A Death in Harlem & Gone Missing in Harlem (Weldon Haynie Thomas series)
In A Death in Harlem, famed scholar Karla FC Holloway weaves a mystery in the bon vivant world of the Harlem Renaissance. Taking as her point of departure the tantalizingly ambiguous “death by misadventure” at the climax of Nella Larsen’s Passing, Holloway accompanies readers to the sunlit boulevards and shaded sidestreets of Jazz Age New York. A murder there will test the mettle, resourcefulness, and intuition of Harlem’s first “colored” policeman, Weldon Haynie Thomas.
In the Gone Missing in Harlem sequel, the Mosby family migrates from the loblolly-scented Carolinas north to the promise of Harlem. After Daddy Iredell dies and son Percy is sent back to the South to keep him out of trouble, DeLilah and daughter Selma meet difficulties with resolve. Selma’s baby, Chloe, is born against the backdrop of the kidnapping and murder of the infant son of the nation’s dashing young aviator, Charles Lindbergh. Then Chloe goes missing—but her disappearance does not draw the same attention. Weldon Haynie Thomas, the city’s first Black policeman, takes the case.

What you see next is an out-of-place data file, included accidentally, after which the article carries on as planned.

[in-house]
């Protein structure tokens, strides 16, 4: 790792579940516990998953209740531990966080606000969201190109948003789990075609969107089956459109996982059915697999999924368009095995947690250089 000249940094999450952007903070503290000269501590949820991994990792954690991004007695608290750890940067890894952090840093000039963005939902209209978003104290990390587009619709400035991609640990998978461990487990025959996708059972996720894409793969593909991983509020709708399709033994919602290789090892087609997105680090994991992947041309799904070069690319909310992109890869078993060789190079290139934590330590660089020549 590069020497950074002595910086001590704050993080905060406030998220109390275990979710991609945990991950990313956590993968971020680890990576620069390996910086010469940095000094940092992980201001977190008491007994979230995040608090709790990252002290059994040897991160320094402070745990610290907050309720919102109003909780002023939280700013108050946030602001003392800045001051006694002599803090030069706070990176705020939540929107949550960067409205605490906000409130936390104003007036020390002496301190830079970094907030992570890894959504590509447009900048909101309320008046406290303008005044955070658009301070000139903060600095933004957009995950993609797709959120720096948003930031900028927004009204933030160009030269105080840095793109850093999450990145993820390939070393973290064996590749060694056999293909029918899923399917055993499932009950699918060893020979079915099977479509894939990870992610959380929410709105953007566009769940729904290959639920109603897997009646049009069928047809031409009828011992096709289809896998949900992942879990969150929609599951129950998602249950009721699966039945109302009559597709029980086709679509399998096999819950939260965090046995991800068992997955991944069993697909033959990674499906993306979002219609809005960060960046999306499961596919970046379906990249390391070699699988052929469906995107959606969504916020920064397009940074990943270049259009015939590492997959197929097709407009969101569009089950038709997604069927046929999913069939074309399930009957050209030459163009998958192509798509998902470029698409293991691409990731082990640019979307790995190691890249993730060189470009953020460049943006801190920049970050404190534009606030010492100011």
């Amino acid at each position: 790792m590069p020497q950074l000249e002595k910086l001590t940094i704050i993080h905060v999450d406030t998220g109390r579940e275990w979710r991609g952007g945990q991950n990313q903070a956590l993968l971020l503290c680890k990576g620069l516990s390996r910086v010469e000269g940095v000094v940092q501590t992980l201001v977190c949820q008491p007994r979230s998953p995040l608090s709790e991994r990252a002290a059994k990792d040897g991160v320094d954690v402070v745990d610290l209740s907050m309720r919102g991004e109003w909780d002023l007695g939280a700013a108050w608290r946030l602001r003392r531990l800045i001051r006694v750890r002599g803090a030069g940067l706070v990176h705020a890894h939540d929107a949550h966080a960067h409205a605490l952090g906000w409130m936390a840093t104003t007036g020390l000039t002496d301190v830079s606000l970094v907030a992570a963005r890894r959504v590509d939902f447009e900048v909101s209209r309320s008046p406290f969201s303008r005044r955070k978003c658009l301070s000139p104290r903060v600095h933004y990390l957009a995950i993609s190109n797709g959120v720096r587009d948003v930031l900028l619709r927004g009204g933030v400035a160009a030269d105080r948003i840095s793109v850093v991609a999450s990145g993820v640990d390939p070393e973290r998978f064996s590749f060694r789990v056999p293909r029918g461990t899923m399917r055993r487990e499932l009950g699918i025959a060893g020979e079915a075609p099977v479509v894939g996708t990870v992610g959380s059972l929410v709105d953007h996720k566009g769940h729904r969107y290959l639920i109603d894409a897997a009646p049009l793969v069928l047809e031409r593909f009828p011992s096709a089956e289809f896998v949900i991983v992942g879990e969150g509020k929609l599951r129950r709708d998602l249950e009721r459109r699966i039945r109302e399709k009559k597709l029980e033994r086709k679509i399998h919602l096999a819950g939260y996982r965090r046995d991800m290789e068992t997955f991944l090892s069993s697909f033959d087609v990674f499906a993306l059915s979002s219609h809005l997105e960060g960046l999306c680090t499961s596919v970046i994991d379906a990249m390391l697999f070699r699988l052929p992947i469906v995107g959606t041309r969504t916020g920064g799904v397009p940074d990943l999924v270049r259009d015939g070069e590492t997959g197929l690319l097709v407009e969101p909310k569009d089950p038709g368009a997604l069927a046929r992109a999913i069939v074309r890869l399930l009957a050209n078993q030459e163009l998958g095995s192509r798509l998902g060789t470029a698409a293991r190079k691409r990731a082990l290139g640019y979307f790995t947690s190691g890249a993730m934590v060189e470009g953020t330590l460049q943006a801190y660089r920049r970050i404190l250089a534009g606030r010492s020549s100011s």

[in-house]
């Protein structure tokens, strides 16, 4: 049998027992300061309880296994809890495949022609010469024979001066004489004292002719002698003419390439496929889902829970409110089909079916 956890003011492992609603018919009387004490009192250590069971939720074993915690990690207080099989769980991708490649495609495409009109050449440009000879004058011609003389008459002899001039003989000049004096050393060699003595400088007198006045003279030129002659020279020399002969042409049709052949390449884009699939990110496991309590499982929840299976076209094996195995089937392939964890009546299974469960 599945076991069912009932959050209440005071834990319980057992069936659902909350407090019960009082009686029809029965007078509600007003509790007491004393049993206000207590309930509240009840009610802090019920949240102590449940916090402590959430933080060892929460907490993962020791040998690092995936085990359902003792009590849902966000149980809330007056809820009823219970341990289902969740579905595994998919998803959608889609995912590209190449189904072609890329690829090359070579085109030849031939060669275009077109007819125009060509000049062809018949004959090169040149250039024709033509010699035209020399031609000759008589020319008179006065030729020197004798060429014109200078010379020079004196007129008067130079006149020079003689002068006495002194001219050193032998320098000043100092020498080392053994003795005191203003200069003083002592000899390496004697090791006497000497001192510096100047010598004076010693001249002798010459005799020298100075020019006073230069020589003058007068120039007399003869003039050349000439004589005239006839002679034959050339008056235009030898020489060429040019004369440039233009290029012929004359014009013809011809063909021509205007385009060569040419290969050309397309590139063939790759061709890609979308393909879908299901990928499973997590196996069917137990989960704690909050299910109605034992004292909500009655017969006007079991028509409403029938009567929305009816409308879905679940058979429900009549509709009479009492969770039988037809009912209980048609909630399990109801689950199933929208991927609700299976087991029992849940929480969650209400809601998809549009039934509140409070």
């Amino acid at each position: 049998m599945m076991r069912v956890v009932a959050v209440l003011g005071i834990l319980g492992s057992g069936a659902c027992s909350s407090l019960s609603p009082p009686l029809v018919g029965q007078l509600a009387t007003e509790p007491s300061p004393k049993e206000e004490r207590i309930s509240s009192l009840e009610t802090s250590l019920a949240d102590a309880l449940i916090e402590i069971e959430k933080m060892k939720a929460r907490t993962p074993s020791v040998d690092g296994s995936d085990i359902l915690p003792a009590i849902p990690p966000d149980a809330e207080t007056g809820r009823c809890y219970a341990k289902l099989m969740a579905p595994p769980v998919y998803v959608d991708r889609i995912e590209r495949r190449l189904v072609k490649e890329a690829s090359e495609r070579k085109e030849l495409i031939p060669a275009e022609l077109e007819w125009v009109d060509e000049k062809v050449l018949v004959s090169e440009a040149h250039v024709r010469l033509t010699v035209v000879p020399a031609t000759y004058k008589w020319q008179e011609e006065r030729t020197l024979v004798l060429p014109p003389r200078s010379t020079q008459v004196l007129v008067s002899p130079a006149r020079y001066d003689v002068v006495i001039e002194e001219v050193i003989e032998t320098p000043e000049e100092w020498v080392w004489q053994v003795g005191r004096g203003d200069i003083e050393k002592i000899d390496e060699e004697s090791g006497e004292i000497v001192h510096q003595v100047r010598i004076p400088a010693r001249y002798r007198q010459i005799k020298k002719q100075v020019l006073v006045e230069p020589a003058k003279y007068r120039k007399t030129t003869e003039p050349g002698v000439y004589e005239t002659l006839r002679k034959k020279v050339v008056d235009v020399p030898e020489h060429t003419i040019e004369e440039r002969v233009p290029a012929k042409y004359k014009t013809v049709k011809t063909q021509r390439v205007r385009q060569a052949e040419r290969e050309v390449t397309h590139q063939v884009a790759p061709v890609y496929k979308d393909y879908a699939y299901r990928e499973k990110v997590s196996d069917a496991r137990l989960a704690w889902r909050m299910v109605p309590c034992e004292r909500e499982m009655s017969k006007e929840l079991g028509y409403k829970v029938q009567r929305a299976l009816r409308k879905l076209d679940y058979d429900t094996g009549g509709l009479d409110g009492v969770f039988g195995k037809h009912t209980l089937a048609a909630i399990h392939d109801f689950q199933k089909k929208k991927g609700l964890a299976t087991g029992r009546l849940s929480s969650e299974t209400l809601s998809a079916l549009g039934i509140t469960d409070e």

Karla FC Holloway is James B. Duke Professor Emerita of English, African & African American Studies, Professor of Law and former Dean of the Humanities & Social Sciences. Her research and teaching focused on Black cultural studies, bioethics, and law. She has authored over 50 essays and 8 books including Passed On: African American Mourning Stories and BookMarks: Reading in Black & White. Her eclectic tweets can be found @ProfHolloway. In 2017 she turned her full attention to writing the kind of novels her book club of 30+ years would enjoy. Her mantra is “readers also want to have fun.” Gone Missing in Harlem '21, was awarded a Publisher’s Weekly Starred review and joined her first novel, A Death in Harlem, published on her 70th birthday. This spring she joined the Arrow Rock Writers & Artists Residency at Persimmon Creek, MO to work on a “very-near-to-present-day" novel where concerns about contemporary politics move from fiction to fact in a group of elderly DC book club members.